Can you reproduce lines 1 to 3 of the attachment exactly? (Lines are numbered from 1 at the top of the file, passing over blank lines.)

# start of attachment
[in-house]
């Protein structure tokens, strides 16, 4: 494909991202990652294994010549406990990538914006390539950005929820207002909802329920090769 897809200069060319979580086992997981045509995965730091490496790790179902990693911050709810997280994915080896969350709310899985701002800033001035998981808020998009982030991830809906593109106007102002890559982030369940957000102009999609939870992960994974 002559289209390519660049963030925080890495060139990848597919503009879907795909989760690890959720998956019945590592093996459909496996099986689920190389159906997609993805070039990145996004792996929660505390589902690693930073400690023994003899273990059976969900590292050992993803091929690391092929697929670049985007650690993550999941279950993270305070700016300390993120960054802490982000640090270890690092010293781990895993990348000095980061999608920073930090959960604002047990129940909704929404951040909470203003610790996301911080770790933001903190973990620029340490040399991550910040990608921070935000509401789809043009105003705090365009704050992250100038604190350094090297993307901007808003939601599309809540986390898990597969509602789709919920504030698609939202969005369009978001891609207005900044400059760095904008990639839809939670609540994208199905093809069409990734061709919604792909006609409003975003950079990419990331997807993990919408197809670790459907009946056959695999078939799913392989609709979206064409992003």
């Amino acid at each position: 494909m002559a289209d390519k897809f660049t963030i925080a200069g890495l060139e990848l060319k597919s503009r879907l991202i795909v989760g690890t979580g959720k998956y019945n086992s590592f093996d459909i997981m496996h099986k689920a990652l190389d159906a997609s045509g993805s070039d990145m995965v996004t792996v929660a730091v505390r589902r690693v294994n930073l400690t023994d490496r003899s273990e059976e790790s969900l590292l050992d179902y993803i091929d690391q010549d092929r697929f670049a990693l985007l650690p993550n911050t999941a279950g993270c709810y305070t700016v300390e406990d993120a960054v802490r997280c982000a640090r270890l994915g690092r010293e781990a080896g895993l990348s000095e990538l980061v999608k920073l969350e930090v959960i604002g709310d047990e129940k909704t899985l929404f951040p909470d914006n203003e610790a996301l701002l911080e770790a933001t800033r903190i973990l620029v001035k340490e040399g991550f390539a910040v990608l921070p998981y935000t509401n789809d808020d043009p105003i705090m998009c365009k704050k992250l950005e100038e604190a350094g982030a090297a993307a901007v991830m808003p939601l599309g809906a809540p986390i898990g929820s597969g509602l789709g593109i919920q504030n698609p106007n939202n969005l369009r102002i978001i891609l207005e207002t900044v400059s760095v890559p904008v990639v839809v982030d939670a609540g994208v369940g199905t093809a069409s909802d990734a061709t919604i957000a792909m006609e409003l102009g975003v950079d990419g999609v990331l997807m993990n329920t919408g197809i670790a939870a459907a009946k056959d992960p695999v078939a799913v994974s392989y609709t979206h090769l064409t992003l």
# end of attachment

[in-house]
């Protein structure tokens, strides 16, 4: 494909991202990652294994010549406990990538914006390539950005929820207002909802329920090769 897809200069060319979580086992997981045509995965730091490496790790179902990693911050709810997280994915080896969350709310899985701002800033001035998981808020998009982030991830809906593109106007102002890559982030369940957000102009999609939870992960994974 002559289209390519660049963030925080890495060139990848597919503009879907795909989760690890959720998956019945590592093996459909496996099986689920190389159906997609993805070039990145996004792996929660505390589902690693930073400690023994003899273990059976969900590292050992993803091929690391092929697929670049985007650690993550999941279950993270305070700016300390993120960054802490982000640090270890690092010293781990895993990348000095980061999608920073930090959960604002047990129940909704929404951040909470203003610790996301911080770790933001903190973990620029340490040399991550910040990608921070935000509401789809043009105003705090365009704050992250100038604190350094090297993307901007808003939601599309809540986390898990597969509602789709919920504030698609939202969005369009978001891609207005900044400059760095904008990639839809939670609540994208199905093809069409990734061709919604792909006609409003975003950079990419990331997807993990919408197809670790459907009946056959695999078939799913392989609709979206064409992003």
């Amino acid at each position: 494909m002559a289209d390519k897809f660049t963030i925080a200069g890495l060139e990848l060319k597919s503009r879907l991202i795909v989760g690890t979580g959720k998956y019945n086992s590592f093996d459909i997981m496996h099986k689920a990652l190389d159906a997609s045509g993805s070039d990145m995965v996004t792996v929660a730091v505390r589902r690693v294994n930073l400690t023994d490496r003899s273990e059976e790790s969900l590292l050992d179902y993803i091929d690391q010549d092929r697929f670049a990693l985007l650690p993550n911050t999941a279950g993270c709810y305070t700016v300390e406990d993120a960054v802490r997280c982000a640090r270890l994915g690092r010293e781990a080896g895993l990348s000095e990538l980061v999608k920073l969350e930090v959960i604002g709310d047990e129940k909704t899985l929404f951040p909470d914006n203003e610790a996301l701002l911080e770790a933001t800033r903190i973990l620029v001035k340490e040399g991550f390539a910040v990608l921070p998981y935000t509401n789809d808020d043009p105003i705090m998009c365009k704050k992250l950005e100038e604190a350094g982030a090297a993307a901007v991830m808003p939601l599309g809906a809540p986390i898990g929820s597969g509602l789709g593109i919920q504030n698609p106007n939202n969005l369009r102002i978001i891609l207005e207002t900044v400059s760095v890559p904008v990639v839809v982030d939670a609540g994208v369940g199905t093809a069409s909802d990734a061709t919604i957000a792909m006609e409003l102009g975003v950079d990419g999609v990331l997807m993990n329920t919408g197809i670790a939870a459907a009946k056959d992960p695999v078939a799913v994974s392989y609709t979206h090769l064409t992003l």